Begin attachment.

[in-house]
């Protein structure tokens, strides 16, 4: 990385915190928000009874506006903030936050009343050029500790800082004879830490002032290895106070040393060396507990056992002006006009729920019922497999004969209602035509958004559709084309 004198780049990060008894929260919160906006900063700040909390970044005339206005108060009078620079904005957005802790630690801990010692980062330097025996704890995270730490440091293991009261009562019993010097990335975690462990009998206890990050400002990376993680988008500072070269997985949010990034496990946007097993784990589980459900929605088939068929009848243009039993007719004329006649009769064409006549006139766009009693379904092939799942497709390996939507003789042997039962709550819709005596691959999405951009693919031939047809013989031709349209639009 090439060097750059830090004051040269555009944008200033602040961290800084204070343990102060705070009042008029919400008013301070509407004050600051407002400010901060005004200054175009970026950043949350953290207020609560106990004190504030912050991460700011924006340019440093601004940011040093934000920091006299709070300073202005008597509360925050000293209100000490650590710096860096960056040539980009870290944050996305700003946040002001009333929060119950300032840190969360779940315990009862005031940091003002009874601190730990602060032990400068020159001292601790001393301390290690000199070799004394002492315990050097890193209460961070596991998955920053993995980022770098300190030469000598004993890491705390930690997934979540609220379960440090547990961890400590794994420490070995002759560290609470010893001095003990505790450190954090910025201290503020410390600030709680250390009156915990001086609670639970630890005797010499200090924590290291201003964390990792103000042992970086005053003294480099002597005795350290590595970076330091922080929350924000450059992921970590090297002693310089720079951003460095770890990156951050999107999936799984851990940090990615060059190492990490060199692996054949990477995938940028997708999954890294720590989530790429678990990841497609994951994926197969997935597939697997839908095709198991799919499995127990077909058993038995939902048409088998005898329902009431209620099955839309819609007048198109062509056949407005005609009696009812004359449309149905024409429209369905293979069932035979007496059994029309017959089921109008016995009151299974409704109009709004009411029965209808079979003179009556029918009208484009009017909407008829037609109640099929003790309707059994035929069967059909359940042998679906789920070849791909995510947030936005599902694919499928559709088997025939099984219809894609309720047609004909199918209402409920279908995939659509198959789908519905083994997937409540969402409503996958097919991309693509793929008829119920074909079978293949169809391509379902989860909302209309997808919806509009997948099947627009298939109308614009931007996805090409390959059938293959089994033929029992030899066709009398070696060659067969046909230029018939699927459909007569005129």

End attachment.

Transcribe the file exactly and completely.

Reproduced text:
[in-house]
């Protein structure tokens, strides 16, 4: 990385915190928000009874506006903030936050009343050029500790800082004879830490002032290895106070040393060396507990056992002006006009729920019922497999004969209602035509958004559709084309 004198780049990060008894929260919160906006900063700040909390970044005339206005108060009078620079904005957005802790630690801990010692980062330097025996704890995270730490440091293991009261009562019993010097990335975690462990009998206890990050400002990376993680988008500072070269997985949010990034496990946007097993784990589980459900929605088939068929009848243009039993007719004329006649009769064409006549006139766009009693379904092939799942497709390996939507003789042997039962709550819709005596691959999405951009693919031939047809013989031709349209639009 090439060097750059830090004051040269555009944008200033602040961290800084204070343990102060705070009042008029919400008013301070509407004050600051407002400010901060005004200054175009970026950043949350953290207020609560106990004190504030912050991460700011924006340019440093601004940011040093934000920091006299709070300073202005008597509360925050000293209100000490650590710096860096960056040539980009870290944050996305700003946040002001009333929060119950300032840190969360779940315990009862005031940091003002009874601190730990602060032990400068020159001292601790001393301390290690000199070799004394002492315990050097890193209460961070596991998955920053993995980022770098300190030469000598004993890491705390930690997934979540609220379960440090547990961890400590794994420490070995002759560290609470010893001095003990505790450190954090910025201290503020410390600030709680250390009156915990001086609670639970630890005797010499200090924590290291201003964390990792103000042992970086005053003294480099002597005795350290590595970076330091922080929350924000450059992921970590090297002693310089720079951003460095770890990156951050999107999936799984851990940090990615060059190492990490060199692996054949990477995938940028997708999954890294720590989530790429678990990841497609994951994926197969997935597939697997839908095709198991799919499995127990077909058993038995939902048409088998005898329902009431209620099955839309819609007048198109062509056949407005005609009696009812004359449309149905024409429209369905293979069932035979007496059994029309017959089921109008016995009151299974409704109009709004009411029965209808079979003179009556029918009208484009009017909407008829037609109640099929003790309707059994035929069967059909359940042998679906789920070849791909995510947030936005599902694919499928559709088997025939099984219809894609309720047609004909199918209402409920279908995939659509198959789908519905083994997937409540969402409503996958097919991309693509793929008829119920074909079978293949169809391509379902989860909302209309997808919806509009997948099947627009298939109308614009931007996805090409390959059938293959089994033929029992030899066709009398070696060659067969046909230029018939699927459909007569005129």